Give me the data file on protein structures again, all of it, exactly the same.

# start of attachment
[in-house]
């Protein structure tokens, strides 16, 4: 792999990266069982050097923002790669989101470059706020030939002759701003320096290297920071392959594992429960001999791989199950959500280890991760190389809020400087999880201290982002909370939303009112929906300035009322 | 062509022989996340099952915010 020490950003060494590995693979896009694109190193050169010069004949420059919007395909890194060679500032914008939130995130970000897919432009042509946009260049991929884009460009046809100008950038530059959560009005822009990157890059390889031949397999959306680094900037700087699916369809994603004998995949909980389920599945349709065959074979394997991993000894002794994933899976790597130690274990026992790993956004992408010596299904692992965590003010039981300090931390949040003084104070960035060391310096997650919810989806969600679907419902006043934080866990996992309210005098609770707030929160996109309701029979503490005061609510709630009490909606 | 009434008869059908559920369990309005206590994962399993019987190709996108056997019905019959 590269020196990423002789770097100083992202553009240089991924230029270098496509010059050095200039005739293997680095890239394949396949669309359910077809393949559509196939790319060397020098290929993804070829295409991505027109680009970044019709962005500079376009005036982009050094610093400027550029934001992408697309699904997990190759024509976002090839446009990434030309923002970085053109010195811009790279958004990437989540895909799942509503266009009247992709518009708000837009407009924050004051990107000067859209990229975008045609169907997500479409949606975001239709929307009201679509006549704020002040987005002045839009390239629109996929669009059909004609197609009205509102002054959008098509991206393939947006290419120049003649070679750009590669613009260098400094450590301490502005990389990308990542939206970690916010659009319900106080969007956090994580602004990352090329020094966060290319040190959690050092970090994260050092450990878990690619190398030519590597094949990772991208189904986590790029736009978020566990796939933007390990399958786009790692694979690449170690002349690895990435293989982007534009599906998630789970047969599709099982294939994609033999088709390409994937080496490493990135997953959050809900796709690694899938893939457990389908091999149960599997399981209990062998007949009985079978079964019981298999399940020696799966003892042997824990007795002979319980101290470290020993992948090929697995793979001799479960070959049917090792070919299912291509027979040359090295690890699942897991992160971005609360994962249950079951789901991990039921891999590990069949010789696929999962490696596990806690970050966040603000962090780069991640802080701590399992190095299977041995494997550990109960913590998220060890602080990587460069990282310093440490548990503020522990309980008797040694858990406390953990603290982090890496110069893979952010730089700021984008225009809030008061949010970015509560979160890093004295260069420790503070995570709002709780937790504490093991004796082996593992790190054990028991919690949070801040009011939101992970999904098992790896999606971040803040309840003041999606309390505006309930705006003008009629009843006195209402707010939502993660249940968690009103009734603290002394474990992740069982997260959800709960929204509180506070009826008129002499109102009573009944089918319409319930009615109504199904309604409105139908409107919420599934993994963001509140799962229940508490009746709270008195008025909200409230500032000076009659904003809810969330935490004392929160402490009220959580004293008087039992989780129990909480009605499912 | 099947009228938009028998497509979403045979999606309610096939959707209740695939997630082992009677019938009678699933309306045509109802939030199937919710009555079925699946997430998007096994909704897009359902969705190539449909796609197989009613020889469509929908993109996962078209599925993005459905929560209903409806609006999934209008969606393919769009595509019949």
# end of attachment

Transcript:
[in-house]
């Protein structure tokens, strides 16, 4: 792999990266069982050097923002790669989101470059706020030939002759701003320096290297920071392959594992429960001999791989199950959500280890991760190389809020400087999880201290982002909370939303009112929906300035009322 | 062509022989996340099952915010 020490950003060494590995693979896009694109190193050169010069004949420059919007395909890194060679500032914008939130995130970000897919432009042509946009260049991929884009460009046809100008950038530059959560009005822009990157890059390889031949397999959306680094900037700087699916369809994603004998995949909980389920599945349709065959074979394997991993000894002794994933899976790597130690274990026992790993956004992408010596299904692992965590003010039981300090931390949040003084104070960035060391310096997650919810989806969600679907419902006043934080866990996992309210005098609770707030929160996109309701029979503490005061609510709630009490909606 | 009434008869059908559920369990309005206590994962399993019987190709996108056997019905019959 590269020196990423002789770097100083992202553009240089991924230029270098496509010059050095200039005739293997680095890239394949396949669309359910077809393949559509196939790319060397020098290929993804070829295409991505027109680009970044019709962005500079376009005036982009050094610093400027550029934001992408697309699904997990190759024509976002090839446009990434030309923002970085053109010195811009790279958004990437989540895909799942509503266009009247992709518009708000837009407009924050004051990107000067859209990229975008045609169907997500479409949606975001239709929307009201679509006549704020002040987005002045839009390239629109996929669009059909004609197609009205509102002054959008098509991206393939947006290419120049003649070679750009590669613009260098400094450590301490502005990389990308990542939206970690916010659009319900106080969007956090994580602004990352090329020094966060290319040190959690050092970090994260050092450990878990690619190398030519590597094949990772991208189904986590790029736009978020566990796939933007390990399958786009790692694979690449170690002349690895990435293989982007534009599906998630789970047969599709099982294939994609033999088709390409994937080496490493990135997953959050809900796709690694899938893939457990389908091999149960599997399981209990062998007949009985079978079964019981298999399940020696799966003892042997824990007795002979319980101290470290020993992948090929697995793979001799479960070959049917090792070919299912291509027979040359090295690890699942897991992160971005609360994962249950079951789901991990039921891999590990069949010789696929999962490696596990806690970050966040603000962090780069991640802080701590399992190095299977041995494997550990109960913590998220060890602080990587460069990282310093440490548990503020522990309980008797040694858990406390953990603290982090890496110069893979952010730089700021984008225009809030008061949010970015509560979160890093004295260069420790503070995570709002709780937790504490093991004796082996593992790190054990028991919690949070801040009011939101992970999904098992790896999606971040803040309840003041999606309390505006309930705006003008009629009843006195209402707010939502993660249940968690009103009734603290002394474990992740069982997260959800709960929204509180506070009826008129002499109102009573009944089918319409319930009615109504199904309604409105139908409107919420599934993994963001509140799962229940508490009746709270008195008025909200409230500032000076009659904003809810969330935490004392929160402490009220959580004293008087039992989780129990909480009605499912 | 099947009228938009028998497509979403045979999606309610096939959707209740695939997630082992009677019938009678699933309306045509109802939030199937919710009555079925699946997430998007096994909704897009359902969705190539449909796609197989009613020889469509929908993109996962078209599925993005459905929560209903409806609006999934209008969606393919769009595509019949």